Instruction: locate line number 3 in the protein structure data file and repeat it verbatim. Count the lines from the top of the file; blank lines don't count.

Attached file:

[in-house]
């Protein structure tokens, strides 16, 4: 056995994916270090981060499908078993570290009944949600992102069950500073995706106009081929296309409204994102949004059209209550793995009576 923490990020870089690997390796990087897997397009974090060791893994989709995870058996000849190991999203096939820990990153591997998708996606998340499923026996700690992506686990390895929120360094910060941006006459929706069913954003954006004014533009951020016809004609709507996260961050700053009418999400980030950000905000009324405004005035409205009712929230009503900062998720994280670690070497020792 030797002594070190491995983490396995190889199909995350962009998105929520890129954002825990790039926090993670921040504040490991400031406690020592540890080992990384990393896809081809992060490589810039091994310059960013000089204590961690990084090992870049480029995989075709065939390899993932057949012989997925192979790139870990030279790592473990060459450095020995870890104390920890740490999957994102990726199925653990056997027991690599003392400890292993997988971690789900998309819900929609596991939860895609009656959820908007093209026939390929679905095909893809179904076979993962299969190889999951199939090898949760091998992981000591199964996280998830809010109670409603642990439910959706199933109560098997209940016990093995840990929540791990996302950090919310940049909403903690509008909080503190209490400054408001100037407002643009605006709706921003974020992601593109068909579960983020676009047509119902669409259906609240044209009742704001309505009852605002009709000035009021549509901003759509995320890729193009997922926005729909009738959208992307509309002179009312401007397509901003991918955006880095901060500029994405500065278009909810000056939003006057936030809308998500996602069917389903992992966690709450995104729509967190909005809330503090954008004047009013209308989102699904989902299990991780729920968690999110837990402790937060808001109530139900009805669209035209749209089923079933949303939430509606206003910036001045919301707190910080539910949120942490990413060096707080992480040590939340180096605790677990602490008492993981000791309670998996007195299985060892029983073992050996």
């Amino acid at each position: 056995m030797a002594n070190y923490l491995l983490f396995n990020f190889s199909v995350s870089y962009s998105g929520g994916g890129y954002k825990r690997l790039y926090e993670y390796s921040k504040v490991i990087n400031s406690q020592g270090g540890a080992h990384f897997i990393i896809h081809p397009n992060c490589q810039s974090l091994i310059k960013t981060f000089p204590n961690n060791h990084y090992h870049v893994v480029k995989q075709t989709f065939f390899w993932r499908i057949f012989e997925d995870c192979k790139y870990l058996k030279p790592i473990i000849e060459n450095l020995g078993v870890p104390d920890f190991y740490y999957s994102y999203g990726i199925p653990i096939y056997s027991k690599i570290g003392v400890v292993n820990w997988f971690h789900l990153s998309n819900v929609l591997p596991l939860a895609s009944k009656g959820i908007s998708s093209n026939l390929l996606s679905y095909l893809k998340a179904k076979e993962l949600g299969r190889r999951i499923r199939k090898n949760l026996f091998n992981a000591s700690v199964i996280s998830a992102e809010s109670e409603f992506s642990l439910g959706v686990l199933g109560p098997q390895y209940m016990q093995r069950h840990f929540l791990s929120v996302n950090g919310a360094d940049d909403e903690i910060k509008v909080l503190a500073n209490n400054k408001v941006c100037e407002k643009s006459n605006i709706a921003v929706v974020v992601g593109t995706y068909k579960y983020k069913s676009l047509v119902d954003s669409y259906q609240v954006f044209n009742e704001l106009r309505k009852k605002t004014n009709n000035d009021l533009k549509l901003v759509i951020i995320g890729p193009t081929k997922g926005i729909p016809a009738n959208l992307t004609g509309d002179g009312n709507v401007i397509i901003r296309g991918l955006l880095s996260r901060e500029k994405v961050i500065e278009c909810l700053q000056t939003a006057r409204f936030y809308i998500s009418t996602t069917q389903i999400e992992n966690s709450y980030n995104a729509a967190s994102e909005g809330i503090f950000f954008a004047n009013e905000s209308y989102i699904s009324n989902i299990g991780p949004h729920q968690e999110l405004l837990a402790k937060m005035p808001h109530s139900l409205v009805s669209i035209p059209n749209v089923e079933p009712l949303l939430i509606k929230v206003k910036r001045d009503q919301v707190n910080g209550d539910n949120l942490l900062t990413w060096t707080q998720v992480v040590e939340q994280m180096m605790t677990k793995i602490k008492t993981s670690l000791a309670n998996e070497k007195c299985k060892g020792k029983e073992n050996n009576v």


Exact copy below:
């Amino acid at each position: 056995m030797a002594n070190y923490l491995l983490f396995n990020f190889s199909v995350s870089y962009s998105g929520g994916g890129y954002k825990r690997l790039y926090e993670y390796s921040k504040v490991i990087n400031s406690q020592g270090g540890a080992h990384f897997i990393i896809h081809p397009n992060c490589q810039s974090l091994i310059k960013t981060f000089p204590n961690n060791h990084y090992h870049v893994v480029k995989q075709t989709f065939f390899w993932r499908i057949f012989e997925d995870c192979k790139y870990l058996k030279p790592i473990i000849e060459n450095l020995g078993v870890p104390d920890f190991y740490y999957s994102y999203g990726i199925p653990i096939y056997s027991k690599i570290g003392v400890v292993n820990w997988f971690h789900l990153s998309n819900v929609l591997p596991l939860a895609s009944k009656g959820i908007s998708s093209n026939l390929l996606s679905y095909l893809k998340a179904k076979e993962l949600g299969r190889r999951i499923r199939k090898n949760l026996f091998n992981a000591s700690v199964i996280s998830a992102e809010s109670e409603f992506s642990l439910g959706v686990l199933g109560p098997q390895y209940m016990q093995r069950h840990f929540l791990s929120v996302n950090g919310a360094d940049d909403e903690i910060k509008v909080l503190a500073n209490n400054k408001v941006c100037e407002k643009s006459n605006i709706a921003v929706v974020v992601g593109t995706y068909k579960y983020k069913s676009l047509v119902d954003s669409y259906q609240v954006f044209n009742e704001l106009r309505k009852k605002t004014n009709n000035d009021l533009k549509l901003v759509i951020i995320g890729p193009t081929k997922g926005i729909p016809a009738n959208l992307t004609g509309d002179g009312n709507v401007i397509i901003r296309g991918l955006l880095s996260r901060e500029k994405v961050i500065e278009c909810l700053q000056t939003a006057r409204f936030y809308i998500s009418t996602t069917q389903i999400e992992n966690s709450y980030n995104a729509a967190s994102e909005g809330i503090f950000f954008a004047n009013e905000s209308y989102i699904s009324n989902i299990g991780p949004h729920q968690e999110l405004l837990a402790k937060m005035p808001h109530s139900l409205v009805s669209i035209p059209n749209v089923e079933p009712l949303l939430i509606k929230v206003k910036r001045d009503q919301v707190n910080g209550d539910n949120l942490l900062t990413w060096t707080q998720v992480v040590e939340q994280m180096m605790t677990k793995i602490k008492t993981s670690l000791a309670n998996e070497k007195c299985k060892g020792k029983e073992n050996n009576v």